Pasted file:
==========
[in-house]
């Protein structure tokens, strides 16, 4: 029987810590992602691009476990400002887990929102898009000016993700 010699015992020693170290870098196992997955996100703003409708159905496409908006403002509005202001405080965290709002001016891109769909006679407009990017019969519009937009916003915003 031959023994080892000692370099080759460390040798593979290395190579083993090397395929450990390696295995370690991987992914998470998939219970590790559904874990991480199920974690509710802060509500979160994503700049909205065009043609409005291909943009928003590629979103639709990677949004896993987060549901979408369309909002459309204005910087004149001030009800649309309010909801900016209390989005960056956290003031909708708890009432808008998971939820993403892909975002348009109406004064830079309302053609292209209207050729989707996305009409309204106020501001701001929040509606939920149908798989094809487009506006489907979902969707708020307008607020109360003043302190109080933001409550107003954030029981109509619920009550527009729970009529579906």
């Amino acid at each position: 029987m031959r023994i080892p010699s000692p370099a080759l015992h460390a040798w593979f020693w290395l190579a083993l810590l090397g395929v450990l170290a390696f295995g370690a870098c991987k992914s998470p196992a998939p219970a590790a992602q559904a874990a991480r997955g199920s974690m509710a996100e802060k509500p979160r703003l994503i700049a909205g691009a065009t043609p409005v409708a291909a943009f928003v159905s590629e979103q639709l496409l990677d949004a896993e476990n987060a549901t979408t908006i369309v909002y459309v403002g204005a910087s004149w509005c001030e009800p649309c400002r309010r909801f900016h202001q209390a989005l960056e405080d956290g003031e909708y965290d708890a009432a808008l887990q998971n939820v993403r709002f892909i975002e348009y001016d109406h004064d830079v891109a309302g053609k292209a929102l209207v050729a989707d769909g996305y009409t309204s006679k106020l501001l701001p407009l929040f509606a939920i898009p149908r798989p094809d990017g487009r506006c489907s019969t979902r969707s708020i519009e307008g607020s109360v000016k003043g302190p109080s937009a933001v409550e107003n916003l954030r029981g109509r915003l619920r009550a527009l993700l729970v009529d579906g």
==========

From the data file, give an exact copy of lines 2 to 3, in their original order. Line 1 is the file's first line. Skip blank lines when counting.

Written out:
């Protein structure tokens, strides 16, 4: 029987810590992602691009476990400002887990929102898009000016993700 010699015992020693170290870098196992997955996100703003409708159905496409908006403002509005202001405080965290709002001016891109769909006679407009990017019969519009937009916003915003 031959023994080892000692370099080759460390040798593979290395190579083993090397395929450990390696295995370690991987992914998470998939219970590790559904874990991480199920974690509710802060509500979160994503700049909205065009043609409005291909943009928003590629979103639709990677949004896993987060549901979408369309909002459309204005910087004149001030009800649309309010909801900016209390989005960056956290003031909708708890009432808008998971939820993403892909975002348009109406004064830079309302053609292209209207050729989707996305009409309204106020501001701001929040509606939920149908798989094809487009506006489907979902969707708020307008607020109360003043302190109080933001409550107003954030029981109509619920009550527009729970009529579906």
């Amino acid at each position: 029987m031959r023994i080892p010699s000692p370099a080759l015992h460390a040798w593979f020693w290395l190579a083993l810590l090397g395929v450990l170290a390696f295995g370690a870098c991987k992914s998470p196992a998939p219970a590790a992602q559904a874990a991480r997955g199920s974690m509710a996100e802060k509500p979160r703003l994503i700049a909205g691009a065009t043609p409005v409708a291909a943009f928003v159905s590629e979103q639709l496409l990677d949004a896993e476990n987060a549901t979408t908006i369309v909002y459309v403002g204005a910087s004149w509005c001030e009800p649309c400002r309010r909801f900016h202001q209390a989005l960056e405080d956290g003031e909708y965290d708890a009432a808008l887990q998971n939820v993403r709002f892909i975002e348009y001016d109406h004064d830079v891109a309302g053609k292209a929102l209207v050729a989707d769909g996305y009409t309204s006679k106020l501001l701001p407009l929040f509606a939920i898009p149908r798989p094809d990017g487009r506006c489907s019969t979902r969707s708020i519009e307008g607020s109360v000016k003043g302190p109080s937009a933001v409550e107003n916003l954030r029981g109509r915003l619920r009550a527009l993700l729970v009529d579906g």